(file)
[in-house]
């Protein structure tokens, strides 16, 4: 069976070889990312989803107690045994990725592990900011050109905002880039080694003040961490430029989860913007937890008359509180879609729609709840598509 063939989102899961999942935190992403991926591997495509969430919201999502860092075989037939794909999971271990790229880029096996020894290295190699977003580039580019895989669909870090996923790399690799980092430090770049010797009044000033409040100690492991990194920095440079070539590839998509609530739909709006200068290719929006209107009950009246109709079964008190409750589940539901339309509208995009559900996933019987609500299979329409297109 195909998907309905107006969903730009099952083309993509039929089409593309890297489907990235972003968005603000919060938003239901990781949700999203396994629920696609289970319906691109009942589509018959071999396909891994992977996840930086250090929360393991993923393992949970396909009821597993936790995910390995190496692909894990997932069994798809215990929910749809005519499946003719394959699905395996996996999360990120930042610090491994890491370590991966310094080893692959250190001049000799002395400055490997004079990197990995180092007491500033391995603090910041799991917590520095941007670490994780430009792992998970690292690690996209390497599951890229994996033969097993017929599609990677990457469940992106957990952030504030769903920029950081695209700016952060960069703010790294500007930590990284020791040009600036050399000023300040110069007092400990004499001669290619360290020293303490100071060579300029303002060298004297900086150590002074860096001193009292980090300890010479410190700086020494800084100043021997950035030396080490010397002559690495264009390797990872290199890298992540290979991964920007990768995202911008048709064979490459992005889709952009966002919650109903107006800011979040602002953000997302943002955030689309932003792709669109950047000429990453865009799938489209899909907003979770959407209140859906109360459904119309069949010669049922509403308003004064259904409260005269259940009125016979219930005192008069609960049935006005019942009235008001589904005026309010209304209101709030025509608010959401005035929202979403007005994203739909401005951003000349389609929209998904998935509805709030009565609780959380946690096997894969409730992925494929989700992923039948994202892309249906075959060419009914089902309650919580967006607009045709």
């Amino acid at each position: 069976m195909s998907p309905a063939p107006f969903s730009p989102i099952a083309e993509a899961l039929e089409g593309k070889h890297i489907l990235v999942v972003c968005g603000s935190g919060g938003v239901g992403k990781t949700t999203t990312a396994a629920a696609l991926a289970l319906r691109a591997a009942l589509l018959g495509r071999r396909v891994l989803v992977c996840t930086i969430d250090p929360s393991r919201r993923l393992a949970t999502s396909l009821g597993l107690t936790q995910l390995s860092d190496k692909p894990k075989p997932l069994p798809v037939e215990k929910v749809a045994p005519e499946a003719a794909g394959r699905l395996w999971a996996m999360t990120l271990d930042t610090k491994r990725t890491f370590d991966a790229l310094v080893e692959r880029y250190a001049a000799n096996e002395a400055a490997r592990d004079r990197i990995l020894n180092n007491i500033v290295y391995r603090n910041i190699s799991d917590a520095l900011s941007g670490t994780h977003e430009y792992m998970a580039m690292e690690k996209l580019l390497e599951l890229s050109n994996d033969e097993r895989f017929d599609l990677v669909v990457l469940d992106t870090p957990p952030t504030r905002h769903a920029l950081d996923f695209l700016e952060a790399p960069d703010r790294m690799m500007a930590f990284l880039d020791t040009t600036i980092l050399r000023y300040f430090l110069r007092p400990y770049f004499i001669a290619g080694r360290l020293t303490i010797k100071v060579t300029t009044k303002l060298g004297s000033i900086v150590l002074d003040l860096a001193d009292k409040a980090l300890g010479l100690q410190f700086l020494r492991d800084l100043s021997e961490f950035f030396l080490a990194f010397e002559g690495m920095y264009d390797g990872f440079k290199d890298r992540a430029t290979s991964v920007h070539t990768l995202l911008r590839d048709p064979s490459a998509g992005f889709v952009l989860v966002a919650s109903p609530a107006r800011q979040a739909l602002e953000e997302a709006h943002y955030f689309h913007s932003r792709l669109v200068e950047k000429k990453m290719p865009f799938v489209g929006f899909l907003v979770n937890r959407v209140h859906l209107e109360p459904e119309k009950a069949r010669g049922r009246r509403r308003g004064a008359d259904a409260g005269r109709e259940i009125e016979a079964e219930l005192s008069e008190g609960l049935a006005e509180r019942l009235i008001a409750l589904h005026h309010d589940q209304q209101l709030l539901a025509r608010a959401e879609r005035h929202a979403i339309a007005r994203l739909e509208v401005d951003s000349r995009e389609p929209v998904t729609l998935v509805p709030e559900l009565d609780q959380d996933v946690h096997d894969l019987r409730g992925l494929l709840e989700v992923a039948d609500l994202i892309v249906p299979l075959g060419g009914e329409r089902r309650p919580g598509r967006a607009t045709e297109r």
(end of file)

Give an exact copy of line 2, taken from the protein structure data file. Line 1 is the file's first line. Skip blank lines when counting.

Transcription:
């Protein structure tokens, strides 16, 4: 069976070889990312989803107690045994990725592990900011050109905002880039080694003040961490430029989860913007937890008359509180879609729609709840598509 063939989102899961999942935190992403991926591997495509969430919201999502860092075989037939794909999971271990790229880029096996020894290295190699977003580039580019895989669909870090996923790399690799980092430090770049010797009044000033409040100690492991990194920095440079070539590839998509609530739909709006200068290719929006209107009950009246109709079964008190409750589940539901339309509208995009559900996933019987609500299979329409297109 195909998907309905107006969903730009099952083309993509039929089409593309890297489907990235972003968005603000919060938003239901990781949700999203396994629920696609289970319906691109009942589509018959071999396909891994992977996840930086250090929360393991993923393992949970396909009821597993936790995910390995190496692909894990997932069994798809215990929910749809005519499946003719394959699905395996996996999360990120930042610090491994890491370590991966310094080893692959250190001049000799002395400055490997004079990197990995180092007491500033391995603090910041799991917590520095941007670490994780430009792992998970690292690690996209390497599951890229994996033969097993017929599609990677990457469940992106957990952030504030769903920029950081695209700016952060960069703010790294500007930590990284020791040009600036050399000023300040110069007092400990004499001669290619360290020293303490100071060579300029303002060298004297900086150590002074860096001193009292980090300890010479410190700086020494800084100043021997950035030396080490010397002559690495264009390797990872290199890298992540290979991964920007990768995202911008048709064979490459992005889709952009966002919650109903107006800011979040602002953000997302943002955030689309932003792709669109950047000429990453865009799938489209899909907003979770959407209140859906109360459904119309069949010669049922509403308003004064259904409260005269259940009125016979219930005192008069609960049935006005019942009235008001589904005026309010209304209101709030025509608010959401005035929202979403007005994203739909401005951003000349389609929209998904998935509805709030009565609780959380946690096997894969409730992925494929989700992923039948994202892309249906075959060419009914089902309650919580967006607009045709």